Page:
Siren intermediaLesser Siren

Geographic Range

The lesser siren is found in freshwaters of the eastern United States and Mexico, In the U.S. it is reported from 18 states. It is found on the North American coastal plain from Virginia to Central Florida, around to eastern Texas, and then across the border along the Gulf coast of Mexico south to Veracruz. It ranges in to the interior in the Mississippi River drainage, and around southern Lake Michigan. Siren intermedia has patchy population distributions and has likely been extirpated from its northernmost ranges.

There are currently three subspecies of lesser siren recognized, although it is now being considered two by some. The eastern lesser siren (Siren intermedia intermedia) is found from central Alabama to southeast Virginia, within the coastal plain. The western lesser siren (Siren intermedia nettingi) is found from Alabama to Texas and up the Mississippi River valley as far north as Michigan. The third subspecies is the Rio Grande siren (Siren intermedia texana). This subspecies is found in the lower Rio Grande valley and adjoining portions of Mexico. However, recent studies have suggested that this subspecies is not different from S. i. nettingi and they are included as S. i. nettingi by some sources. (AmphibiaWeb, 2016; Parra-Olea, et al., 2008; Petranka, 1998)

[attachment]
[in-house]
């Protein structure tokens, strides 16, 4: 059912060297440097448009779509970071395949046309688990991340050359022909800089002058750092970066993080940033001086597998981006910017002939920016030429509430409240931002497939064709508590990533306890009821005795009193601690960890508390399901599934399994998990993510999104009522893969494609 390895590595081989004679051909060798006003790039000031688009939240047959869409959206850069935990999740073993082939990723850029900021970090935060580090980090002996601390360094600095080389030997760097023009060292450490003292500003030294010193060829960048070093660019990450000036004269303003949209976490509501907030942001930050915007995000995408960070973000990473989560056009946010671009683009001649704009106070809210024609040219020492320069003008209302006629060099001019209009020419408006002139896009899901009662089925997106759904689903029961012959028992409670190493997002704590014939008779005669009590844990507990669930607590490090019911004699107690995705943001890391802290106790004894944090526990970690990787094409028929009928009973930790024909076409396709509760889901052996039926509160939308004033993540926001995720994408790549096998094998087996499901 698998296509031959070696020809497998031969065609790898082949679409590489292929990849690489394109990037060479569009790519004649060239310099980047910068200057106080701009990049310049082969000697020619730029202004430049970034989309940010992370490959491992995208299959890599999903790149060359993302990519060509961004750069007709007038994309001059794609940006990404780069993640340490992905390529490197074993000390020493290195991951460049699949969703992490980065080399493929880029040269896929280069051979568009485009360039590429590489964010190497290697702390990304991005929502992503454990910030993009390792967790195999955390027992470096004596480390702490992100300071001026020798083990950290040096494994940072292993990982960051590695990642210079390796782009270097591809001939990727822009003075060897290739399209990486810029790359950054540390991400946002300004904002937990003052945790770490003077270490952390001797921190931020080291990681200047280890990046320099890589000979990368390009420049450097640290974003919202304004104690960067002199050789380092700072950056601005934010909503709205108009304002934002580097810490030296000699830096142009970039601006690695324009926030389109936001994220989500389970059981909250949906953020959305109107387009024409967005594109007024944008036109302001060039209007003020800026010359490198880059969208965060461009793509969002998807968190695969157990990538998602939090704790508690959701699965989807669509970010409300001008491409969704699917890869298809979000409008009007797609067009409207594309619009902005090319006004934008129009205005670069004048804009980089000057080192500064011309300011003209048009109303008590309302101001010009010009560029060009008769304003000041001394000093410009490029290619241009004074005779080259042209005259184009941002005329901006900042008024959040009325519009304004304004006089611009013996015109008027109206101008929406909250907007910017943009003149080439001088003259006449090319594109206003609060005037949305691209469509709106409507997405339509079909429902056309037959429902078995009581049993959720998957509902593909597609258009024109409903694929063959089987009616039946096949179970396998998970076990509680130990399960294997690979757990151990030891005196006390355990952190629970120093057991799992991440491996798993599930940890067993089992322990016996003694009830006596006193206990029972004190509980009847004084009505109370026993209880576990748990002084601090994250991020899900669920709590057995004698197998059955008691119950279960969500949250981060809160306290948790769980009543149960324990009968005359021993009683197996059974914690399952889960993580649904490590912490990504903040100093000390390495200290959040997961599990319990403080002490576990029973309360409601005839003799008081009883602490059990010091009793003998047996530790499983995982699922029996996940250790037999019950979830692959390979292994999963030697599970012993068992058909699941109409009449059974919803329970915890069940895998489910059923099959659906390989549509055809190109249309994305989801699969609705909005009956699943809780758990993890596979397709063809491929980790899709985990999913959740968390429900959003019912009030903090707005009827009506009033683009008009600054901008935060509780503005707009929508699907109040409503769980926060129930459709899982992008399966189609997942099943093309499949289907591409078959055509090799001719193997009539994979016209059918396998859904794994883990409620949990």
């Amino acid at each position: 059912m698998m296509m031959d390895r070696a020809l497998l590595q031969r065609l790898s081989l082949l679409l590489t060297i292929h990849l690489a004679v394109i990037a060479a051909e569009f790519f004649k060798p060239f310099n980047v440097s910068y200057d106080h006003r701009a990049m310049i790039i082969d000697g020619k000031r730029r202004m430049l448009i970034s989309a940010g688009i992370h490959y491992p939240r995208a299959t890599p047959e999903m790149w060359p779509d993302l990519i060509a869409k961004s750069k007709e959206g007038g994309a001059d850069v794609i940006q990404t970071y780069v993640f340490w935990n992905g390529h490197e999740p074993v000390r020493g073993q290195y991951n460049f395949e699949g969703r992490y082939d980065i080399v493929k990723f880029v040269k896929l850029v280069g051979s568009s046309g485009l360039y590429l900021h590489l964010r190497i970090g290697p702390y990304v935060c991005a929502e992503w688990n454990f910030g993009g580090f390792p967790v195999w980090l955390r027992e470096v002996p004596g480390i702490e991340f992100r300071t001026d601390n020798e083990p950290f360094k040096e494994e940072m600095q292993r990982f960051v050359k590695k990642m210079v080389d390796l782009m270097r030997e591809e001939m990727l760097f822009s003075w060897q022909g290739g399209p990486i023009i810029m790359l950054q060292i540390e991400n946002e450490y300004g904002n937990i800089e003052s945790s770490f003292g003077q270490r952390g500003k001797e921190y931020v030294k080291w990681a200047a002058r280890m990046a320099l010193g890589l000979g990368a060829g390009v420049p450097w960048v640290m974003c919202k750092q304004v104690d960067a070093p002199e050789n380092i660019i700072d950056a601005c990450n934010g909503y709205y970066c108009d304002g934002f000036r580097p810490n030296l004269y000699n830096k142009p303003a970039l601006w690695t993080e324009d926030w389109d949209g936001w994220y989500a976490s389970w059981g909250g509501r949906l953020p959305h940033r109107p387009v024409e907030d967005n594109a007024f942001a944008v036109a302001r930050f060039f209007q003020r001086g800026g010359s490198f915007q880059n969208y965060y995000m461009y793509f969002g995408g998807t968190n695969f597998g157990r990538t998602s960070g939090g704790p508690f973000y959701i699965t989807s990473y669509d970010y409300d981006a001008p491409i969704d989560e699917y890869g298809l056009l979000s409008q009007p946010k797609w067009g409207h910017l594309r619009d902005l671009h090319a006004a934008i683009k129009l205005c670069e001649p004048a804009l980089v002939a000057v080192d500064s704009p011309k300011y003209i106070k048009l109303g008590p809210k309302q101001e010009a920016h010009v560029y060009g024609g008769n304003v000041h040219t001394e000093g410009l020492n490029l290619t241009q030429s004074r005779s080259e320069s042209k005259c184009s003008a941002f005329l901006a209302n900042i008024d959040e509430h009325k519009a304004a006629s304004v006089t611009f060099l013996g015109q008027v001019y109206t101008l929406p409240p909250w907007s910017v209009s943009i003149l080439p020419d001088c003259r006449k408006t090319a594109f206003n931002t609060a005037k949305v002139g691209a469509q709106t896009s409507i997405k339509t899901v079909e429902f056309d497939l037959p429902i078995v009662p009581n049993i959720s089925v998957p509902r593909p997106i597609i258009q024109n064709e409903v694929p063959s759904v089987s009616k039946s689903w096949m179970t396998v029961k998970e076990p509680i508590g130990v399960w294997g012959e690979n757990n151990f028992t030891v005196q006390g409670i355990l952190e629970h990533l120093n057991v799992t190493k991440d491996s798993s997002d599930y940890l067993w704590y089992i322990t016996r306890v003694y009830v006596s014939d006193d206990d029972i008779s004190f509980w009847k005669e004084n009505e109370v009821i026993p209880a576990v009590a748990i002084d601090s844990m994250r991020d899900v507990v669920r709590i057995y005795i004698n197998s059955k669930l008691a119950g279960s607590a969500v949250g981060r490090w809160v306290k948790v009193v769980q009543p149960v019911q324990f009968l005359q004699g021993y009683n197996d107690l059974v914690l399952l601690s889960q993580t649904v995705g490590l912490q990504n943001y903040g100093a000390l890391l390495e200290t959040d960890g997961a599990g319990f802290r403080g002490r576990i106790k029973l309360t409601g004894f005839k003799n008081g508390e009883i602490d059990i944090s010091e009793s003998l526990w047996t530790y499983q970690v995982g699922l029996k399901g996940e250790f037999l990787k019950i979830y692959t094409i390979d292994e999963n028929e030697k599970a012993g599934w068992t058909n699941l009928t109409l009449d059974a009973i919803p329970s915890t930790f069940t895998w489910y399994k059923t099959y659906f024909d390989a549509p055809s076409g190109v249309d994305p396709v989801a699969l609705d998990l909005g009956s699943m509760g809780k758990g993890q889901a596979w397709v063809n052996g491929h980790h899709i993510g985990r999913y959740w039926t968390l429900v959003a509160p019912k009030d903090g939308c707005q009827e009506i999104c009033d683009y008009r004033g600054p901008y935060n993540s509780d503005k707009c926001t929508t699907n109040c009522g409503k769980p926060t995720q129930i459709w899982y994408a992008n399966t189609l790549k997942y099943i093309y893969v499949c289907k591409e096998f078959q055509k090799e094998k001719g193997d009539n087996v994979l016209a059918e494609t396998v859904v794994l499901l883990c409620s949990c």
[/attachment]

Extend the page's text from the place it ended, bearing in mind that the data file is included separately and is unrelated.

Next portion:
Lesser sirens prefer to inhabit calm, slow-moving backwaters and wetland swamps that are shallow and warm. They are tolerant of turbid water and prefer abundant vegetation and organic debris. They can be found in a wide range of temporary and permanent habitats, including farm ponds, ditches, canals, sluggish streams, floodplain pools, and seasonal ponds. These habitats do not need to be permanent as the lesser siren can aestivate in burrows in the mud if their habitat dries up. (Martin, et al., 2013; Parra-Olea, et al., 2008; Petranka, 1998)

  • Aquatic Biomes
  • lakes and ponds
  • rivers and streams

Physical Description

Lesser sirens are permanently aquatic, paedomorphic (retains larval features as an adult), perennibranchiate (retains gills throughout life) salamanders. They have an elongated body and are sometimes mistaken for eels. Lesser sirens have reduced forelimbs and lack not only hindlimbs, but a pelvic girdle as well. Lesser sirens have 31-38 costal grooves and grow to 18-69 cm total length.

Lesser sirens range in color from grey to brown to nearly black, with a lighter belly. Individuals with lighter coloration often have dark specks scattered on the dorsal.